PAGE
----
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Everything is finally getting started here. I’m playing a piano quintet, but we’re not sure which one yet. Either Brahms or Shostakovich. I went out to Sarasota a couple days ago to audition at the Florida West Coast Symphony, and they put me on the sub list. I might also start playing with a couple orchestras around West Palm Beach. So that’s cool.

I’m not usually all that into anime stuff. I liked Cowboy Bebop though, and I got into Inuyasha for awhile. But now I found some newer show called Bleach that’s not out yet in US and I’ve gotten totally addicted to it, pulling down the new episodes from BitTorrent whenever they’re available.

Engine hacking

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I finally got my first engine update in a long while into the cvs server. Hardware occlusion queries are now implemented for Direct3D and for OpenGL. I’ll get a nice looking test program into cvs soon as well.

Right now I’m hacking on support for Xinerama multiscreen displays in Linux so that the device enumeration will be more sensible. Right now it’s detecting my system as a single 3200×1200 display rather than two 1600×1200 displays. One thing that’s really impressive is that I don’t notice much of a performance loss when it’s rendering across two monitors like that. I haven’t tried it in Windows yet, but I know that using Direct3D you’ll instantly get forced into software rendering mode if you use the second monitor (whether you’re spanned across the two monitors or not).


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I’ve been setting up a new Scratchbox/Maemo environment on my new Ubuntu partition. I had it setup under Fedora, but I killed my Fedora partition and replaced it with Ubuntu Hoary. I had some problems installing Hoary on this system using the 5.04 ISO, and ended up having to use the previous version, 4.10 Warty, and then upgrade the system to 5.04 Hoary using Synaptic.

Amela came back from Albania recently and had lots of photos, but for some reason couldn’t get the photos off the CD that was given to her. She thought there is a virus on the disc or something, so I took the disc and pulled the images off of it for her. It looked like a fun trip.

Lesley has moved to El Paso. I talked to her before she moved there and she was very excited about it. I keep meaning to call now that she’s been there a couple weeks and find out how it is. She’s teaching violin and viola and helping Ben Loeb get his new chamber orchestra started, as far as I understand. Sounds exciting!

I moved out of Baltimore around the same time Lesley was leaving Santa Barbara, but I haven’t reached my final destination yet. I took a break to hang out in Texas with some friends and family right now. I’m leaving for Florida next week to get back into music more. I’m pretty excited about that. Ralph is teaching here now, and that was what made me interested in going there. So I’ll be preparing for orchestral auditions with Ralph, and doing some chamber music and orchestra stuff there.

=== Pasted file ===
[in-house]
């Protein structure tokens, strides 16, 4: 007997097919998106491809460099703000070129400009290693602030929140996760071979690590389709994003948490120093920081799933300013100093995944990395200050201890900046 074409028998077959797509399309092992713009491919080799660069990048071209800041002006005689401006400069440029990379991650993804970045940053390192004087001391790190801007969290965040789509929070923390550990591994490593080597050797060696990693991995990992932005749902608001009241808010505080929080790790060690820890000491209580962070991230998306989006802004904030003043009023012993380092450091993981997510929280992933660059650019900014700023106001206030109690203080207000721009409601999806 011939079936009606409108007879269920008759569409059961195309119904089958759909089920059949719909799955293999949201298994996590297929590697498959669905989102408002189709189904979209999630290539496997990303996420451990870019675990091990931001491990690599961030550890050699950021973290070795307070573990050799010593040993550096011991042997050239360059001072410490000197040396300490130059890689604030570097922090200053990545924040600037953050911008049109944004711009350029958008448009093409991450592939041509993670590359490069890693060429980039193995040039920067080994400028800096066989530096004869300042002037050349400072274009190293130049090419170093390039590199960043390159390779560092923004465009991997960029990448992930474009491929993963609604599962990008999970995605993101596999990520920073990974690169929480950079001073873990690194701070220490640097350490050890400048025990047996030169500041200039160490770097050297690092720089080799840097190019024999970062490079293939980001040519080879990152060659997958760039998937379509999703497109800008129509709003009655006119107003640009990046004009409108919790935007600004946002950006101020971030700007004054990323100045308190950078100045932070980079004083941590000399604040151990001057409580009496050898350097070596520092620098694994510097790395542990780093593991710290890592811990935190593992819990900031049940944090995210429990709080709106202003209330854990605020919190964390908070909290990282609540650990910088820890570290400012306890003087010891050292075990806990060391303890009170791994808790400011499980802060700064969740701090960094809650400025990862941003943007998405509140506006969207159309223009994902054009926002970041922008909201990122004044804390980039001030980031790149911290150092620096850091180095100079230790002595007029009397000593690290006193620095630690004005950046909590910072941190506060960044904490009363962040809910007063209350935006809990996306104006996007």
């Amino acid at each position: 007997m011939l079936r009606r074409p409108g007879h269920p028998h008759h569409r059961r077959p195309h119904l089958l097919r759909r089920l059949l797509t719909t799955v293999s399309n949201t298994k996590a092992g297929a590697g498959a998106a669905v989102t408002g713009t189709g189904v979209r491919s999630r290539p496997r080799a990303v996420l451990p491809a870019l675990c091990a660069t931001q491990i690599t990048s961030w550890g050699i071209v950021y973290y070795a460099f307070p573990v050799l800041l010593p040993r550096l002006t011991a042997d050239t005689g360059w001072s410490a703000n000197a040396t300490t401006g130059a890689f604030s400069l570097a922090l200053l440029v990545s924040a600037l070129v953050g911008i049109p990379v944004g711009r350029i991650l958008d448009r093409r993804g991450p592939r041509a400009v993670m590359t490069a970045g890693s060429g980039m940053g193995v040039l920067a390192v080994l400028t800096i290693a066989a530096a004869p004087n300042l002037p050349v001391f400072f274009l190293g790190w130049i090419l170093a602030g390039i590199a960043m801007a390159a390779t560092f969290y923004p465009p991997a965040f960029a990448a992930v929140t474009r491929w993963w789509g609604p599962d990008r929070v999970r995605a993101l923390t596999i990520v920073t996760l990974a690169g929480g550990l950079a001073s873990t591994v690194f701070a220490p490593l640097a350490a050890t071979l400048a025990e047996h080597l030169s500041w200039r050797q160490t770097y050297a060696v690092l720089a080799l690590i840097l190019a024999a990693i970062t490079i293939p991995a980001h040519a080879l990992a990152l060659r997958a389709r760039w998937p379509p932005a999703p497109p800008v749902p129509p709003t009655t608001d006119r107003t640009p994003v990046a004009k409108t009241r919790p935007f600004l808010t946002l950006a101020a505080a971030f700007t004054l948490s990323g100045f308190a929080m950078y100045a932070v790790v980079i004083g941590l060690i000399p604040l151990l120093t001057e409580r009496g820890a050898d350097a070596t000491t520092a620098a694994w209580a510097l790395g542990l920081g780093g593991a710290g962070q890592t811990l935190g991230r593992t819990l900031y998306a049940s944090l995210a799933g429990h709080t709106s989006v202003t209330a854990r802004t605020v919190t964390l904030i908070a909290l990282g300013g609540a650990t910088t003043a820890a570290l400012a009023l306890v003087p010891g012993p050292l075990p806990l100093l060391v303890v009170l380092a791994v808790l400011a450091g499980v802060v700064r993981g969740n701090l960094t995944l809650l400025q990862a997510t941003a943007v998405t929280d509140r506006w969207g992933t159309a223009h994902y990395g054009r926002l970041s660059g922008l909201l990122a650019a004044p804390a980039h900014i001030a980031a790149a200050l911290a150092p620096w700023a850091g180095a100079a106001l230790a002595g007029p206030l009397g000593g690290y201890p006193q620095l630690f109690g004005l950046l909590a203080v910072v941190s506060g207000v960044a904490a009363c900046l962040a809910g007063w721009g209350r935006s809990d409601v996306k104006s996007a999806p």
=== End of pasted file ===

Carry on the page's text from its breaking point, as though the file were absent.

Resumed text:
I’ve been reading through some chamber music stuff with Amirosh and Kelly a little bit recently, and yesterday we read through a Brahms piano quartet with Elena Tsvetkova. We’re thinking about maybe doing a concert here in December sometime. Amirosh and I are also interested still in trying to do another concert around that time

Fooling around with Mono and C#

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I’ve been fooling around with C# some more. Microsoft sent me a copy of Visual Studio 2005 beta 2 on DVD recently, and I’ve been using Mono on Linux. I’m really interested in getting back to work on some music notation goodness, but this time using a better language. There’s no way I’m going to try to use C. That’s just stupid.

I’m totally cool with using C++, but everyone else I talk to thinks that’s completely insane. I have no interest at all in using Java, and I am wanting to avoid using something like Python as well. I don’t really know why that is. In every other language binding, GTK has really felt like just a “language binding” between C and whatever language it is. For some reason, Gtk# feels more integrated.


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Well, I’m back. I went to GDC in San Francisco, and it was pretty cool. I went to a couple of the sessions, walked many miles around the downtown San Francisco area, heard the San Francisco Symphony do Mahler 7, and met shaver, vlad, pavlov, and another Mozilla guy named Brendan. I also managed to get a moment to meet Mark Healy from Lionhead Studios and I saw his demo of Ragdoll Kung-fu in the “experimental gameplay” session. That was really cool. I had been talking with him in email last summer about the possibility of porting that over to Linux and MacOS for him. I’d still like to do that after it’s released, if I can.

Then my company went out to Mammoth ski resort. Fortunately it was only for a couple days. I did try to go skiing, but I didn’t really enjoy it. From there we drove down to Los Angeles and flew out of LAX.